Techstars Mobility Lures New Companies, Documentary Crew to Detroit
The Techstars Mobility accelerator program’s first cohort graduated earlier this month, and the demo day event held to showcase technologies the startups are working on also contained a few surprise announcements, including company updates and a new documentary in the works about the rise of Detroit’s entrepreneurial culture.
Ted Serbinski, who manages the Techstars Mobility program, says the accelerator’s inaugural session exceeded all of his expectations.
“To my knowledge, it’s the only accelerator in the United States focused on next-generation mobility solutions,” he says. “We had applications from 42 countries on six continents, which blew us away. There’s definitely a big need for these kinds of technologies.”
Two companies in the 2015 class, SPLT and My Dealer Service, have decided to permanently relocate to Detroit—SPLT from New York City and My Dealer Service from Denver, CO. Two other Techstars Mobility companies, CDL Warrior and Classics & Exotics, are planning to open offices in Detroit.
“This was all brought together by operating at the intersection of the automotive dominance and entrepreneurial resurgence of Detroit,” Serbinski says. “I’m very excited about how we’ll continue to expand and grow this program over the next few years.”
Serbinski says support for the 2015 cohort will be ongoing, and the companies will have access to the Techstars Mobility office at Ford Field until next year. The 2016 program will run during the summer months, with applications accepted starting in January.
“We’re having a Techstars Mobility Day at the Consumer Electronics Show, so we’ll open up for applications then,” Serbinski adds.
At the Techstars Mobility demo day event, Serbinski announced he will occupy some of his time until January serving as the executive producer of Restarting the Motor City, a documentary exploring the cultural, economic, and social shifts happening in Detroit as a result of the recent influx of entrepreneurs.
Filmmakers Tom and Melissa Dowler, of Boston, MA-based Long Haul Films, plan to shoot the documentary using a local crew starting this fall. A Kickstarter campaign to raise $15,000 toward the film has already exceeded its goal, and there’s still another two weeks to go.
Serbinski says that initially, the Dowlers were going to shoot some video around the Techstars Mobility program, but as they began to talk to people in Detroit’s entrepreneurial ecosystem, a bigger story emerged.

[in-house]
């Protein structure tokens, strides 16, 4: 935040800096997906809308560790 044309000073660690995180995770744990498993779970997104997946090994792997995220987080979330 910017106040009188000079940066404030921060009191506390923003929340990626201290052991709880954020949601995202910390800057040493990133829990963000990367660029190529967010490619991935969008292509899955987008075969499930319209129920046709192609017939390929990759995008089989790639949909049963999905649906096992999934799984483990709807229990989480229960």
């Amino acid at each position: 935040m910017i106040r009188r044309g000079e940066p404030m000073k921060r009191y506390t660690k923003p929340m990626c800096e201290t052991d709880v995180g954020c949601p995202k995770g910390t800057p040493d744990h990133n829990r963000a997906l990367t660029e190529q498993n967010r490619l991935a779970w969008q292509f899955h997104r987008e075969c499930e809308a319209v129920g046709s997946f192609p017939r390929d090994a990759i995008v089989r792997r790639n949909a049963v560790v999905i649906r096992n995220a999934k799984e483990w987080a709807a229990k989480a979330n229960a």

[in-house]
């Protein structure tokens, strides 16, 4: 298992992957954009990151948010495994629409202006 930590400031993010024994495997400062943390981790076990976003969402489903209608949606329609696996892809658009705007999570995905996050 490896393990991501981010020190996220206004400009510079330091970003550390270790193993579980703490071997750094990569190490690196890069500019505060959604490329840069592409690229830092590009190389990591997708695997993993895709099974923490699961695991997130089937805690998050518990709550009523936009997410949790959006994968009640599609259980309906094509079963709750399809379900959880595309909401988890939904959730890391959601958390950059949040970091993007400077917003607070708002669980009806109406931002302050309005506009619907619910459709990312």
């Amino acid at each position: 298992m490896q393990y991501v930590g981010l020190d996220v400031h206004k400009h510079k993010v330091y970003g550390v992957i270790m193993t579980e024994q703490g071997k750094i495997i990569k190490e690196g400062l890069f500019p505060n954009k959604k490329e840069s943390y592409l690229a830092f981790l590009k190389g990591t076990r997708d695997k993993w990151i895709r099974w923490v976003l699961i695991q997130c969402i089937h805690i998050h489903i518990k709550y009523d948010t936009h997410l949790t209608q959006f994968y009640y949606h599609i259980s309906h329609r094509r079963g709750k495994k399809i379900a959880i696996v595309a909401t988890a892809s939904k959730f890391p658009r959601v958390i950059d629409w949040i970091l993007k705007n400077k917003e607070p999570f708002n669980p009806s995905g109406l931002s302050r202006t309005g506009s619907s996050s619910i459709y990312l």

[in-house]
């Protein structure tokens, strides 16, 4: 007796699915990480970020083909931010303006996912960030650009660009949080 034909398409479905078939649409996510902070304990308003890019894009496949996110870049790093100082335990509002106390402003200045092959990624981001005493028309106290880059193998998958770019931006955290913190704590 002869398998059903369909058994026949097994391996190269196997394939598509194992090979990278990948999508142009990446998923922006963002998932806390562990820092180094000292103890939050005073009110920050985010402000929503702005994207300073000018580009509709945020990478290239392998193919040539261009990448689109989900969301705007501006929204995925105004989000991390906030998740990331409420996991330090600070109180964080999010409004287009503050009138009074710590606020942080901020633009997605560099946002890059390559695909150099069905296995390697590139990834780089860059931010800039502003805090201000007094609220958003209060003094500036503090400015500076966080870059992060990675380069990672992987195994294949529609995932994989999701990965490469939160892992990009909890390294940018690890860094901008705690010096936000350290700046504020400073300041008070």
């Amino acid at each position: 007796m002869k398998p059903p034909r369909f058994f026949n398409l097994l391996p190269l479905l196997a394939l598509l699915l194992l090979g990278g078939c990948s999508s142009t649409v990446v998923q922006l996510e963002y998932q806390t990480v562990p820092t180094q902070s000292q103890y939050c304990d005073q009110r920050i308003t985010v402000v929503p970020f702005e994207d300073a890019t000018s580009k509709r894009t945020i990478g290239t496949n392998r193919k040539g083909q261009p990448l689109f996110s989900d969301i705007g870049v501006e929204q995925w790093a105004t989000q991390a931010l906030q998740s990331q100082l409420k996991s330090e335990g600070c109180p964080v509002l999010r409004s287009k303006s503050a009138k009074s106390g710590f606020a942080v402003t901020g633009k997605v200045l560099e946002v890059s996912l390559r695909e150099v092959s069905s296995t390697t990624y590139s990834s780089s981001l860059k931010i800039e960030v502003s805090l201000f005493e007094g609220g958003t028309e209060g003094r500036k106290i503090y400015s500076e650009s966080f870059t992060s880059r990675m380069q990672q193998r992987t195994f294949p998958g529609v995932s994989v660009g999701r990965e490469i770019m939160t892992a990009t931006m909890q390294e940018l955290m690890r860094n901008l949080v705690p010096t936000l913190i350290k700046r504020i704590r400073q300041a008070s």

“We didn’t have a personal connection to Detroit, but we were fascinated by what we were seeing and hearing in news reports,” Melissa Dowler says. “We work with tech companies and innovators, which got us interested in how entrepreneurial thinking could impact cities. Detroit has an interesting story that hasn’t been reported on accurately [by national media outlets]. Every other major American city is experiencing similar challenges, so the way Detroit moves forward could be inspiring to other cities.”
Dowler says the point of the film isn’t to focus on what went wrong in Detroit, but how it’s responding to revitalization efforts. “We want to identify a select group of companies and individuals that represent different backgrounds and technologies,” she adds. “We also want to potentially explore the challenges and opportunities for startups relocating to Detroit.”
The Kickstarter campaign is only the beginning of the film’s fundraising, Dowler says. The goal of the production is to follow the stories of the chosen entrepreneurs over the course of about nine months. The Dowlers hope to release the film in early 2017.
“Every great story in Detroit leads to another great story,” Dowler says. “There are so many people doing interesting things. The biggest challenge will be figuring out who to profile, but we’re making sure we go far and wide to find them.”
A criticism often lobbed at visiting film crews—that they tend to profile the same entrepreneurs, almost none of them non-white or longtime residents of Detroit—is something Dowler says they’re actively trying to avoid with their film.
“As soon as a city begins to innovate and bring in new businesses, friction occurs,” Dowler says. “How does a city engage its citizenry and give all constituents a voice and a chance to reap the rewards? We’re incredibly interested in looking past downtown, at the role the neighborhoods will play. Because Detroit has encountered such big challenges, there’s an opportunity to question everything and take risks to try something new—and these are entrepreneurial principles.”